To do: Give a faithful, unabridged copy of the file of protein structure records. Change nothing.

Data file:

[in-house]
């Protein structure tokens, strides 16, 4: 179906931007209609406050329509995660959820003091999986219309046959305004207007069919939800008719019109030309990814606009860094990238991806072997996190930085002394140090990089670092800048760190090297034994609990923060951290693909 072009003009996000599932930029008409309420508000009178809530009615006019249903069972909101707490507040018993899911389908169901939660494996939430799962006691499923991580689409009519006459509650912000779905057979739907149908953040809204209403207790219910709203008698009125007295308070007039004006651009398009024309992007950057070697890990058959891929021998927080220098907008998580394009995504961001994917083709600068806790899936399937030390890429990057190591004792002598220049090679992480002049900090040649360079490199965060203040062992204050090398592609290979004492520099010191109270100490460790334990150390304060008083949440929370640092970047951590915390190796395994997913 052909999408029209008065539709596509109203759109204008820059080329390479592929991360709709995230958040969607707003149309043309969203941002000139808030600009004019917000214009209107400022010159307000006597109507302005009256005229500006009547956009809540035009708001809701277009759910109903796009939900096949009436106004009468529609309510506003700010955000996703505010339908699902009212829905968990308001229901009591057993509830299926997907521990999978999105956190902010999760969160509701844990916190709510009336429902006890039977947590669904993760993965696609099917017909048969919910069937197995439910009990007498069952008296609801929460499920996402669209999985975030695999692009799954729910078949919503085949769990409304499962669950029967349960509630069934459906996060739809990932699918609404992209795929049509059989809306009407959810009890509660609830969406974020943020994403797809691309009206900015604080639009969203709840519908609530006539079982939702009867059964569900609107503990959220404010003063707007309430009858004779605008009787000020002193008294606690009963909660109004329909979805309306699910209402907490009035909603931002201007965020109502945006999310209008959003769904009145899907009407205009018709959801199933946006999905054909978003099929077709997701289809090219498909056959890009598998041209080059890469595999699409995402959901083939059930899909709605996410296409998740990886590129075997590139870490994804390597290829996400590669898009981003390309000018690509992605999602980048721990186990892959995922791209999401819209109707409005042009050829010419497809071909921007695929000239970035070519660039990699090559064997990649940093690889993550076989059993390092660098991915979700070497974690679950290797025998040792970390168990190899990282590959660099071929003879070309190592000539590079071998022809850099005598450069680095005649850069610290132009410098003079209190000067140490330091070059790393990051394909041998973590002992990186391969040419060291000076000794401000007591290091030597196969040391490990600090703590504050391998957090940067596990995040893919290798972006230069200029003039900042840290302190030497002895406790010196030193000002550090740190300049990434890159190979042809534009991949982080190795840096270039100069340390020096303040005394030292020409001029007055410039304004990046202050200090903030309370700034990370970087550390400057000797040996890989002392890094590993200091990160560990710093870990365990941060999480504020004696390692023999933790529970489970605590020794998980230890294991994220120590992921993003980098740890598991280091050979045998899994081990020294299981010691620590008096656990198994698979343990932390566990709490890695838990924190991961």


[in-house]
């Protein structure tokens, strides 16, 4: 179906931007209609406050329509995660959820003091999986219309046959305004207007069919939800008719019109030309990814606009860094990238991806072997996190930085002394140090990089670092800048760190090297034994609990923060951290693909 072009003009996000599932930029008409309420508000009178809530009615006019249903069972909101707490507040018993899911389908169901939660494996939430799962006691499923991580689409009519006459509650912000779905057979739907149908953040809204209403207790219910709203008698009125007295308070007039004006651009398009024309992007950057070697890990058959891929021998927080220098907008998580394009995504961001994917083709600068806790899936399937030390890429990057190591004792002598220049090679992480002049900090040649360079490199965060203040062992204050090398592609290979004492520099010191109270100490460790334990150390304060008083949440929370640092970047951590915390190796395994997913 052909999408029209008065539709596509109203759109204008820059080329390479592929991360709709995230958040969607707003149309043309969203941002000139808030600009004019917000214009209107400022010159307000006597109507302005009256005229500006009547956009809540035009708001809701277009759910109903796009939900096949009436106004009468529609309510506003700010955000996703505010339908699902009212829905968990308001229901009591057993509830299926997907521990999978999105956190902010999760969160509701844990916190709510009336429902006890039977947590669904993760993965696609099917017909048969919910069937197995439910009990007498069952008296609801929460499920996402669209999985975030695999692009799954729910078949919503085949769990409304499962669950029967349960509630069934459906996060739809990932699918609404992209795929049509059989809306009407959810009890509660609830969406974020943020994403797809691309009206900015604080639009969203709840519908609530006539079982939702009867059964569900609107503990959220404010003063707007309430009858004779605008009787000020002193008294606690009963909660109004329909979805309306699910209402907490009035909603931002201007965020109502945006999310209008959003769904009145899907009407205009018709959801199933946006999905054909978003099929077709997701289809090219498909056959890009598998041209080059890469595999699409995402959901083939059930899909709605996410296409998740990886590129075997590139870490994804390597290829996400590669898009981003390309000018690509992605999602980048721990186990892959995922791209999401819209109707409005042009050829010419497809071909921007695929000239970035070519660039990699090559064997990649940093690889993550076989059993390092660098991915979700070497974690679950290797025998040792970390168990190899990282590959660099071929003879070309190592000539590079071998022809850099005598450069680095005649850069610290132009410098003079209190000067140490330091070059790393990051394909041998973590002992990186391969040419060291000076000794401000007591290091030597196969040391490990600090703590504050391998957090940067596990995040893919290798972006230069200029003039900042840290302190030497002895406790010196030193000002550090740190300049990434890159190979042809534009991949982080190795840096270039100069340390020096303040005394030292020409001029007055410039304004990046202050200090903030309370700034990370970087550390400057000797040996890989002392890094590993200091990160560990710093870990365990941060999480504020004696390692023999933790529970489970605590020794998980230890294991994220120590992921993003980098740890598991280091050979045998899994081990020294299981010691620590008096656990198994698979343990932390566990709490890695838990924190991961």